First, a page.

A Comprehensive French Grammar

A Comprehensive French Grammar

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Characterized by clear and accessible explanations, numerous examples and sample sentences, a new section on register and tone, and useful appendices covering topics including age and time, A Comprehensive French Grammar, Sixth Edition is an indispensable tool for advanced students of French language and literature.* A revised edition of this established, bestselling French grammar* Includes a new section on register and medium and offers expanded treatment of French punctuation* Features numerous examples and sample sentences, and useful appendices covering topics including age, time, and dimension, all available in an easily-navigable format* Written by renowned French scholar, Glanville Price

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Product details

  • Paperback | 608 pages
  • 152 x 228 x 24mm | 879.96g
  • John Wiley and Sons Ltd
  • Wiley-Blackwell (an imprint of John Wiley & Sons Ltd)
  • Chicester, United Kingdom
  • English, French
  • Revised
  • 6th Revised edition
  • 1405153857
  • 9781405153850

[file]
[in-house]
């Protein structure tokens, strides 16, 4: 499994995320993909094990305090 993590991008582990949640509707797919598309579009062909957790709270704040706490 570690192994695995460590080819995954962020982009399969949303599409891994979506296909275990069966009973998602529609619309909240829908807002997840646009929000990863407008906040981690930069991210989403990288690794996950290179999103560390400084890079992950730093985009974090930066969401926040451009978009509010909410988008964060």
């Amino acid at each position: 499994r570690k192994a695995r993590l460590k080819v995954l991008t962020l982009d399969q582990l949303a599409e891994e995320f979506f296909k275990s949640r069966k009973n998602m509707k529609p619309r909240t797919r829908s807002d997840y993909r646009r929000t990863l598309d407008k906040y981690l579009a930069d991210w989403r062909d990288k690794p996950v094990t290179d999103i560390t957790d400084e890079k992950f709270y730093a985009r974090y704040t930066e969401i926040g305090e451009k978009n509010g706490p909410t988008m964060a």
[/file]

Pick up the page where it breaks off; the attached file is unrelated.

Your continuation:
• 65,239

Review quote

"A work which lives up to its title. It is not only remarkably comprehensive, but also highly readable and easily navigable, thanks not least to its excellent index." (French Language Studies, March 2009) "Accessibly organized and filled with contextual examples, it is both an exceptional quick reference for the seasoned Francophone and outstanding primer for the novice speaker." (Library Journal) Praise for earlier editions: "This beautifully written scholarly text abounds with idiosyncratic asides and lessons within lessons." (French Review) "As a pedagogic grammar, it is remarkably reliable and complete, with two key elements: a good index and excellent cross-referencing. He pitches the explanations at a level which is useful from first to final year undergraduate linguists." (Journal of French Language Studies) "Remarkably comprehensive ... an essential grammar but good for a browse too. Conventional grammar and very much more is covered in meticulous detail." (Times Education Supplement) "Glanville Price has admirably carried out the task he set himself. The most striking revision is the reorganization of material which brings together information previously scattered in two, three or even more places. This is a vast improvement." (French Studies)

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Table of contents